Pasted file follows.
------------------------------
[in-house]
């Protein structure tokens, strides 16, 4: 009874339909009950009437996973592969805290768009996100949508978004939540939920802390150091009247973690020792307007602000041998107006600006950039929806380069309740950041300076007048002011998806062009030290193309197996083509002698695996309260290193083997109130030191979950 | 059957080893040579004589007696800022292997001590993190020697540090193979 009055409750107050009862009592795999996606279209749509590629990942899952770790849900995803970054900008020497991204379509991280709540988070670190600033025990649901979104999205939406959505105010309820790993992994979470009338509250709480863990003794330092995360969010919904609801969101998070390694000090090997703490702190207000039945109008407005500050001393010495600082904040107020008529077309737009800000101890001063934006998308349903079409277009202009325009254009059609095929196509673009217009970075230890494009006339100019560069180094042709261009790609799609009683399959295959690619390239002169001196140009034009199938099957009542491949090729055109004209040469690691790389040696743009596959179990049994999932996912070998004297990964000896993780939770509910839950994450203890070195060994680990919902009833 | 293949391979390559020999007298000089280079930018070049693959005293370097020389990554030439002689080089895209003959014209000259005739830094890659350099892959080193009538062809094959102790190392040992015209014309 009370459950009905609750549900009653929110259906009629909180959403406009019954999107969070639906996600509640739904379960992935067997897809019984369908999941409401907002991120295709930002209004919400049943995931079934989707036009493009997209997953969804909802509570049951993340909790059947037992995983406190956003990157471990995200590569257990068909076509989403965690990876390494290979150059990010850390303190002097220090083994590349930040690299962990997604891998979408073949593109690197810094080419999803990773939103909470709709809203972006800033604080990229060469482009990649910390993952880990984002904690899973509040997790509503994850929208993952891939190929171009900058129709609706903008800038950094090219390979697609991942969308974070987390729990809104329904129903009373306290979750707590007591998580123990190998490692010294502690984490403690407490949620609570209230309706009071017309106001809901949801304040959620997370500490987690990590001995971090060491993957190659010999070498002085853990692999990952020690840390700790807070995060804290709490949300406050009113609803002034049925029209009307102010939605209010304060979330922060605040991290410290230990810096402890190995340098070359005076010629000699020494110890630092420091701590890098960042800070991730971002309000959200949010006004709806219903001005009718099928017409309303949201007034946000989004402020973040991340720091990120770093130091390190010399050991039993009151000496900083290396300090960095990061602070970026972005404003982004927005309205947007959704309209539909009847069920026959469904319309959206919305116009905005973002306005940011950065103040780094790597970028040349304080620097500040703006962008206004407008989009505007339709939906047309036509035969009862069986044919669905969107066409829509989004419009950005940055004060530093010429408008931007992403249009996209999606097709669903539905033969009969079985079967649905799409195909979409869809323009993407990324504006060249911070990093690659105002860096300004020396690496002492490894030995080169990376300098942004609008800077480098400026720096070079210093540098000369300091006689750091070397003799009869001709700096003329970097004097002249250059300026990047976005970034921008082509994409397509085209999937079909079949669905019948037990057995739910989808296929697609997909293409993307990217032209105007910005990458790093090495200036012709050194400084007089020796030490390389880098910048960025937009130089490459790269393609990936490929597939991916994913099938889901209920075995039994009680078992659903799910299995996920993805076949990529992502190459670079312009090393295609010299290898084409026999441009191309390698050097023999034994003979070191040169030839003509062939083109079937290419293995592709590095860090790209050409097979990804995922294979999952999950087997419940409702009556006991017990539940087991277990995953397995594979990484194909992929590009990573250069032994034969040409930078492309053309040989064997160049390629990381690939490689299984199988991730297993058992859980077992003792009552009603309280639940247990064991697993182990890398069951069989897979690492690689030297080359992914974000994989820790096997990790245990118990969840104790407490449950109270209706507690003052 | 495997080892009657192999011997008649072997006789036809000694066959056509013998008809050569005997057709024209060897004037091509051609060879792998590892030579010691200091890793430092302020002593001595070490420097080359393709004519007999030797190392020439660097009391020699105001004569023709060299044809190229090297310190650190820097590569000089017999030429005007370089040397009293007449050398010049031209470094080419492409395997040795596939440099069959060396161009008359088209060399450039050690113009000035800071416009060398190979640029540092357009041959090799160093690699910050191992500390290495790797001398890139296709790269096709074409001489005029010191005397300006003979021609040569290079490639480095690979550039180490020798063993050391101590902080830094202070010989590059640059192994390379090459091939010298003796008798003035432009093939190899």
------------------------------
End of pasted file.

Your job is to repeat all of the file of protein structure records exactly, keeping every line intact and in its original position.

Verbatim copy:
[in-house]
């Protein structure tokens, strides 16, 4: 009874339909009950009437996973592969805290768009996100949508978004939540939920802390150091009247973690020792307007602000041998107006600006950039929806380069309740950041300076007048002011998806062009030290193309197996083509002698695996309260290193083997109130030191979950 | 059957080893040579004589007696800022292997001590993190020697540090193979 009055409750107050009862009592795999996606279209749509590629990942899952770790849900995803970054900008020497991204379509991280709540988070670190600033025990649901979104999205939406959505105010309820790993992994979470009338509250709480863990003794330092995360969010919904609801969101998070390694000090090997703490702190207000039945109008407005500050001393010495600082904040107020008529077309737009800000101890001063934006998308349903079409277009202009325009254009059609095929196509673009217009970075230890494009006339100019560069180094042709261009790609799609009683399959295959690619390239002169001196140009034009199938099957009542491949090729055109004209040469690691790389040696743009596959179990049994999932996912070998004297990964000896993780939770509910839950994450203890070195060994680990919902009833 | 293949391979390559020999007298000089280079930018070049693959005293370097020389990554030439002689080089895209003959014209000259005739830094890659350099892959080193009538062809094959102790190392040992015209014309 009370459950009905609750549900009653929110259906009629909180959403406009019954999107969070639906996600509640739904379960992935067997897809019984369908999941409401907002991120295709930002209004919400049943995931079934989707036009493009997209997953969804909802509570049951993340909790059947037992995983406190956003990157471990995200590569257990068909076509989403965690990876390494290979150059990010850390303190002097220090083994590349930040690299962990997604891998979408073949593109690197810094080419999803990773939103909470709709809203972006800033604080990229060469482009990649910390993952880990984002904690899973509040997790509503994850929208993952891939190929171009900058129709609706903008800038950094090219390979697609991942969308974070987390729990809104329904129903009373306290979750707590007591998580123990190998490692010294502690984490403690407490949620609570209230309706009071017309106001809901949801304040959620997370500490987690990590001995971090060491993957190659010999070498002085853990692999990952020690840390700790807070995060804290709490949300406050009113609803002034049925029209009307102010939605209010304060979330922060605040991290410290230990810096402890190995340098070359005076010629000699020494110890630092420091701590890098960042800070991730971002309000959200949010006004709806219903001005009718099928017409309303949201007034946000989004402020973040991340720091990120770093130091390190010399050991039993009151000496900083290396300090960095990061602070970026972005404003982004927005309205947007959704309209539909009847069920026959469904319309959206919305116009905005973002306005940011950065103040780094790597970028040349304080620097500040703006962008206004407008989009505007339709939906047309036509035969009862069986044919669905969107066409829509989004419009950005940055004060530093010429408008931007992403249009996209999606097709669903539905033969009969079985079967649905799409195909979409869809323009993407990324504006060249911070990093690659105002860096300004020396690496002492490894030995080169990376300098942004609008800077480098400026720096070079210093540098000369300091006689750091070397003799009869001709700096003329970097004097002249250059300026990047976005970034921008082509994409397509085209999937079909079949669905019948037990057995739910989808296929697609997909293409993307990217032209105007910005990458790093090495200036012709050194400084007089020796030490390389880098910048960025937009130089490459790269393609990936490929597939991916994913099938889901209920075995039994009680078992659903799910299995996920993805076949990529992502190459670079312009090393295609010299290898084409026999441009191309390698050097023999034994003979070191040169030839003509062939083109079937290419293995592709590095860090790209050409097979990804995922294979999952999950087997419940409702009556006991017990539940087991277990995953397995594979990484194909992929590009990573250069032994034969040409930078492309053309040989064997160049390629990381690939490689299984199988991730297993058992859980077992003792009552009603309280639940247990064991697993182990890398069951069989897979690492690689030297080359992914974000994989820790096997990790245990118990969840104790407490449950109270209706507690003052 | 495997080892009657192999011997008649072997006789036809000694066959056509013998008809050569005997057709024209060897004037091509051609060879792998590892030579010691200091890793430092302020002593001595070490420097080359393709004519007999030797190392020439660097009391020699105001004569023709060299044809190229090297310190650190820097590569000089017999030429005007370089040397009293007449050398010049031209470094080419492409395997040795596939440099069959060396161009008359088209060399450039050690113009000035800071416009060398190979640029540092357009041959090799160093690699910050191992500390290495790797001398890139296709790269096709074409001489005029010191005397300006003979021609040569290079490639480095690979550039180490020798063993050391101590902080830094202070010989590059640059192994390379090459091939010298003796008798003035432009093939190899």